“The average postdoc here lasts four or five years, so each consumes two slots and that is crazy. There are people here who are very nervous about whether they will be allowed to stay and finish their work,” Rigby said. “It is bound to be a disincentive for bright young things to come to this country.”
visa
Catherine Marston, policy adviser at the Universities and Colleges Union, echoed Rigby’s concerns. “It causes difficulties for people who are already here in the UK. If their visa runs out, they will use up one of your allocation if you decide to support them. If you don’t decide to support them they will have to leave the country.”

Professor Rigby said the government must revise its “one size fits all” approach to immigration. He said the rules should be changed to accommodate scientists by giving PhDs more points and awarding visas for the full duration of an academic post.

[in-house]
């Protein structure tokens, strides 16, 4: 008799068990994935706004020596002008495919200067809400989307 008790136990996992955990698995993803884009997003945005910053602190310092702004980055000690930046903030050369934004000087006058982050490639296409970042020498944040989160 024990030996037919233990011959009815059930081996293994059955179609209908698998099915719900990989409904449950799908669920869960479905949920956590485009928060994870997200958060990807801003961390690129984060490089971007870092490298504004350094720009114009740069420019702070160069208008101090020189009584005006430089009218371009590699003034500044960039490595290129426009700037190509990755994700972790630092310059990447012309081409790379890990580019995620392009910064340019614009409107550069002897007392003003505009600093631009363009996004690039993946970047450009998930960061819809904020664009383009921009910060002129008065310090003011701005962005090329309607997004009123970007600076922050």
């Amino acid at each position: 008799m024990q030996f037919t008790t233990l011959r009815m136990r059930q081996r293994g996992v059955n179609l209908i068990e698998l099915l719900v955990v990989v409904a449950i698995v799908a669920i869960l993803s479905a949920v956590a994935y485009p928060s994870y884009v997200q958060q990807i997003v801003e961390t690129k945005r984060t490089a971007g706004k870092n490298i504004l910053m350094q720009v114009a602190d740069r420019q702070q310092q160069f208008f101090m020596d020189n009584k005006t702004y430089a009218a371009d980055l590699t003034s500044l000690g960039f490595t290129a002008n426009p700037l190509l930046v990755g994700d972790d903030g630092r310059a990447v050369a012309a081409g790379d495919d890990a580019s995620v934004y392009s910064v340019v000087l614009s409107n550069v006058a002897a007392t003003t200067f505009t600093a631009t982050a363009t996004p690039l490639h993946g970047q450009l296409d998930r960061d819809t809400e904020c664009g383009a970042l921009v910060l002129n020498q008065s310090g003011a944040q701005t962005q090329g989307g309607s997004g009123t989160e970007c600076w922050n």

The uncertainty doesn’t help. It sends out the signal that UK HE is not open for business. The proposed changes to student visas are likely to exacerbate this. Hard times indeed.

NB, Catherine Marston is the most excellent policy advisor at Universities UK, not UCU as stated in the report.

Restricting international staff recruitment by universities

The problems with the Tier 2 cap

The THE recently carried a story about the problems being caused by the cap on immigration from non-EU countries which is particularly affecting universities:

The UK Border Agency has given each university a quota on recruitment from non-European Union countries under Tier 2 of the points-based immigration system, which covers “skilled workers”. The quotas cover new visas – and renewals for existing staff – between 19 July 2010 and 31 March 2011, when the permanent cap will be imposed.